Callie: Oh, okay, I guess I won’t do the thing then.
Morally ambiguous bad guys: Hey Callie, come do the thing with us.
Callie: *does the thing*
Even more infuriatingly, Thatcher will then get mad at Callie when she doesn’t do what he tells her to. Yes Thatcher, you said she shouldn’t do things, but you NEVER SAID WHY so stop it with the yelling. She’s just supposed to do everything because you say so? Is she your three year old? Is your word law? Who are you again?
In addition to this frustrating exchange that happens over and over, there are supposed to be mysterious shadowy goings on happening that aren’t explained until the very end of the book. While this makes for twist that I didn’t see coming (points awarded for that) up until everything comes clear, I was left with undefined stakes that did nothing to build tension.
Because of the stakelessness of it all, the villains read more like bullies in an after school special, I could picture them dressed in tough-kid clothes (leather, maybe? what are the bad kids wearing these days?) and luring Callie behind the gym with promises of good times and cigarettes, peer-pressuring her by calling her chicken when she doesn’t fall in with what they want her to do (which she does, because in a previous life, Callie was Marty McFly). This ends up making Thatcher more of a strict parental-figure, (“Now Callie, I don’t want you running with that bad crowd.” “But Daaaad I like the way they make me feeeeeeel.”) giving their relationship and extra level of creepy and weird!
Okay, I lied. There were actually three issues. As you may have already picked up on, I wasn’t terribly impressed with the romance. While most of my problems with Thatcher can be bundled into issue number two and his unwillingness to explain anything, ever, I may have pulled some hair out over Callie’s reaction to Thatcher.
Is it because he’s my all-knowing, all-powerful guide? No, it’s deeper than that. It’s this connection, this loneliness in his soul that I want to befriend, this ache in mine that he soothes. It’s this satisfaction that I feel when I calm the storm in his eyes. It’s the strength in him tempered with compassion.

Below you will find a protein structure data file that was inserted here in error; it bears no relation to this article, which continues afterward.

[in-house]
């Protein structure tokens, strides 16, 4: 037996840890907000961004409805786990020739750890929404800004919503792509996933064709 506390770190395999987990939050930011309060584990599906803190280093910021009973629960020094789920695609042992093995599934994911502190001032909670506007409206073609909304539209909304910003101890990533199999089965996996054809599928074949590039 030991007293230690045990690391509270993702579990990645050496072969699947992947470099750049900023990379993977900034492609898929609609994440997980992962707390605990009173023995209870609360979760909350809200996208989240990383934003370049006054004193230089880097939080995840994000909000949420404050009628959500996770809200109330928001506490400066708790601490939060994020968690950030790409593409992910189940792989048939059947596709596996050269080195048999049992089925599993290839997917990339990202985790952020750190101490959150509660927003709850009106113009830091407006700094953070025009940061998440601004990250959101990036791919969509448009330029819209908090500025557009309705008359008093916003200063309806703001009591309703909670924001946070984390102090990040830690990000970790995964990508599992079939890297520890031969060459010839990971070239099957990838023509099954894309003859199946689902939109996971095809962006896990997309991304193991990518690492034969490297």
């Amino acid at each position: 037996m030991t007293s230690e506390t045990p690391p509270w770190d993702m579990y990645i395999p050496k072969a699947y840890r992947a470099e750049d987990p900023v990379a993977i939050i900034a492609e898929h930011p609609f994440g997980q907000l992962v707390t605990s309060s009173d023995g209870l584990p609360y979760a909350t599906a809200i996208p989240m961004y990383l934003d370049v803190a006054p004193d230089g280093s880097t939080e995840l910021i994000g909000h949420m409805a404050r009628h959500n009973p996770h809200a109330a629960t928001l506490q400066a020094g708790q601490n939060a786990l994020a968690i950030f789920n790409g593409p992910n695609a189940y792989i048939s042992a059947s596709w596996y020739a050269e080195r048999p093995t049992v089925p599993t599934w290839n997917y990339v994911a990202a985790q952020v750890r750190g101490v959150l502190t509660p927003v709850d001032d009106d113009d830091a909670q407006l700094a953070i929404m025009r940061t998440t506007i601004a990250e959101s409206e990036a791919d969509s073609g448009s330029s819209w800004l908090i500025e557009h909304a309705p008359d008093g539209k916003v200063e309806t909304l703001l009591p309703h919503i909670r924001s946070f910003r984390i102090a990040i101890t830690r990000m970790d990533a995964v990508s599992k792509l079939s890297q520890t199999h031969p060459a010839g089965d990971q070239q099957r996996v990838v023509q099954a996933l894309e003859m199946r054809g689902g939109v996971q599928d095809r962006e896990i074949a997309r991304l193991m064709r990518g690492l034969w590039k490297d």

To clarify, at this point they’ve known each other for all of two to three days in which Thatcher’s mostly been a silent, obnoxiously stoic and vaguely disproving kill joy of a presence. They’ve had a single two-sided conversation in which he told her about his sister (spoiler alert, his sister was sad when he died, the end).
And then, to make matters worse, she’s all strung out over liking him when she still loves Nick, her living boyfriend who officially became ex WHEN SHE DIED. Girl, prioritize. You are freshly dead and stuck in the worst afterlife ever, you’re acting like you’re Elena and this is some kind of dramatic-ass TVD love triangle when it is so emphatically not and, more importantly, YOU HAVE BIGGER ISSUES.
To summarize, what? why? Ashes to Ashes reeks of invented drama and insta-love and I am simply past the point in my life and book preferences where I have any patience for that kind of thing.
While I will give Walker credit for the end, I did not see the final twist coming, up until that point I felt zero emotional connection, no feels, no anxiety. Honestly? I was often bored. It wasn’t all bad, there were plenty of things to like (Callie’s best friend Carson jumps to mind and the writing was decent when it wasn’t trying to convince me to ship Callie/Thatcher) but overall, it wasn’t enough to engage me and get me past all of the things that bothered me.